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Caring for Your Dog's Teeth: Dental Care Tips
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16 August 2022

Caring for Your Dog's Teeth: Dental Care Tips

Poor dental hygiene and Dental Disease are common in dogs. So much so that around 80% of dogs have either experienced them by the age of three.


Your dog’s teeth

Once fully grown, a dog’s mouth is made up of an average of 42 teeth. These teeth include:

  • Incisors 

  • Canines

  • Premolars and molars

Unlike herbivorous teeth, your dog’s carnivorous teeth are high-crowned and pointed and designed to cut, pull, and break apart food.

But, while your pet’s teeth are built strong, they are susceptible to a wide range of dental problems without proper care.


Problems that can affect your dog’s teeth

Dogs can be affected by numerous dental problems similar to those found in us humans. As well as developmental abnormalities and genetic dispositions, without proper dental care, a dog may be susceptible to:

  • gum disease

  • gingivitis

  • endodontic disease

  • tooth decay

  • dental disease (periodontal disease)

Left untreated, many of these conditions can worsen without intervention through home cleaning and veterinary assistance. 

Symptoms of dental problems in dogs

The majority of dogs will not complain or show visible signs of discomfort until problems have further developed. Because of that, it’s important to remain vigilant with your pet and routinely check for dental problems. 

Common symptoms of dental disease and similar problems in dogs include:

  • reluctance or inability to chew or eat hard foods or treats

  • excessive or unusual drooling

  • bleeding gums or unusual discharge from the mouth

  • a tendency to use only one side of the mouth

  • discolouration of the gums

  • discolouration of teeth

  • bad breath and unusual odours

Causes of dental problems for dogs

Breed or genetics

Certain breeds of dogs are more likely to be affected by periodontal disease or other dental problems. This is usually due to the shape of their mouth or jaw; for instance, brachycephalic breeds like pugs. 

Some breeds of dogs that are more predisposed to dental problems include:

  • Pugs 

  • Yorkshire Terriers

  • Greyhounds

  • Chihuahuas

  • Dachshunds

  • Shih Tzu’s 

  • Poodles

  • Bulldog’s 

Regardless of the breed of dog, pet owners should routinely check for symptoms and care for their pet’s teeth.

Poor oral hygiene or buildup of plaque and tartar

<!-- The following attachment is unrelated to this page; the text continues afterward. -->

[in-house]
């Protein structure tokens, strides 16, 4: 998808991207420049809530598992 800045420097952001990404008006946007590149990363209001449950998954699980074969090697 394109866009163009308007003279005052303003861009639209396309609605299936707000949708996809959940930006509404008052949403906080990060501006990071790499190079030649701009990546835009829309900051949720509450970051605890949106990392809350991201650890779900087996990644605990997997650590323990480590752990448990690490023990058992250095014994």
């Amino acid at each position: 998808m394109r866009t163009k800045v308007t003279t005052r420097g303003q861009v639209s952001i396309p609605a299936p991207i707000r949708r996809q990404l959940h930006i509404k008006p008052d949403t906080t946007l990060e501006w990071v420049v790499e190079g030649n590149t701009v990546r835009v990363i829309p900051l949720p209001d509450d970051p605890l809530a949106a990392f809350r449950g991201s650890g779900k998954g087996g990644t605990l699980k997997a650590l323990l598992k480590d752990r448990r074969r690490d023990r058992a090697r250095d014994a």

Problems like dental disease begin when bacteria in a dog’s mouth begin to stick to teeth in the form of plaque. This bacteria could come from food, the environment, or other animals, as well as:

  • lack of dental care

  • continued play with unclean toys (at home or shared with other pets)

  • poor grooming habits (excessive licking at the body)

Without intervention and routine care, this plaque can harden into tartar and become firmly attached to teeth, and lead to problems like periodontal disease (dental disease), which, in addition to causing pain and further oral issues in dogs, can also affect a dog’s kidney, liver, and heart. 


How to care for your dog’s teeth

How to care for your dog’s teeth

A healthy diet

There is conflicting evidence online on dry food versus wet food and what’s best for your dog’s teeth, but, the most important thing pet owners should practice is a balanced diet and continued oral care.

Typically, the foods that are best for canine teeth are those that will engage their jaw and leave little debris leftover. Some foods that are great for your dog’s teeth in moderation include:

  • carrots 

  • celery 

  • uncooked bones

  • dried meats

Chew toys may also work well to keep your pet’s teeth strong and healthy in between meals.

Routine care and teeth cleaning

Steps to brush your dog’s teeth:

  1. Acquire a veterinary-approved dental cleaning gel or paste and toothbrush or gauze, then, choose a quiet, safe space and wait for your pet to be calm and relaxed.

  2. Hold your pet steady; if they’re large, you can sit beside them in a chair, and if they’re small, you can hold them secure on your lap.

  3. Gently start introducing them to the cleaning utensil by letting them smell it and get used to having it near their mouth.

  4. Add your veterinary-prescribed cleaning product to the toothbrush and begin softly brushing– continuing for up to two minutes.

Tips to brush your dog’s teeth

  • If your pet is uncomfortable having its teeth brushed, try starting slow and for shorter amounts of time, gradually increasing the duration as they become more comfortable. 

  • You can familiarise your pet with the flavour of the cleaning solution by adding a bit to their mouth before trying to brush their teeth with it.

  • Similar to toothpaste for humans, many dental health products for dogs work best in gaps between meals. Remember to brush your pet’s teeth a while after they have eaten and not too soon before they will eat their next meal– a good time is before bed at night and before work in the morning. 

  • Associate having their teeth cleaned with positive reinforcement. 

Regular check-ups and dental cleaning

Along with regular care at home, the best way to ensure your pet’s oral hygiene and dental health is with regular, routine check-ups at your local vet. 

Highfields Vet Surgery veterinarians inspect your dog’s teeth with every general check-up and can look for the early warning signs of dental disease and other dental issues. 

Contact our friendly team to make a booking at our clinic at (07) 4630 8399

Alternatively, you can make a booking online to request an appointment. 

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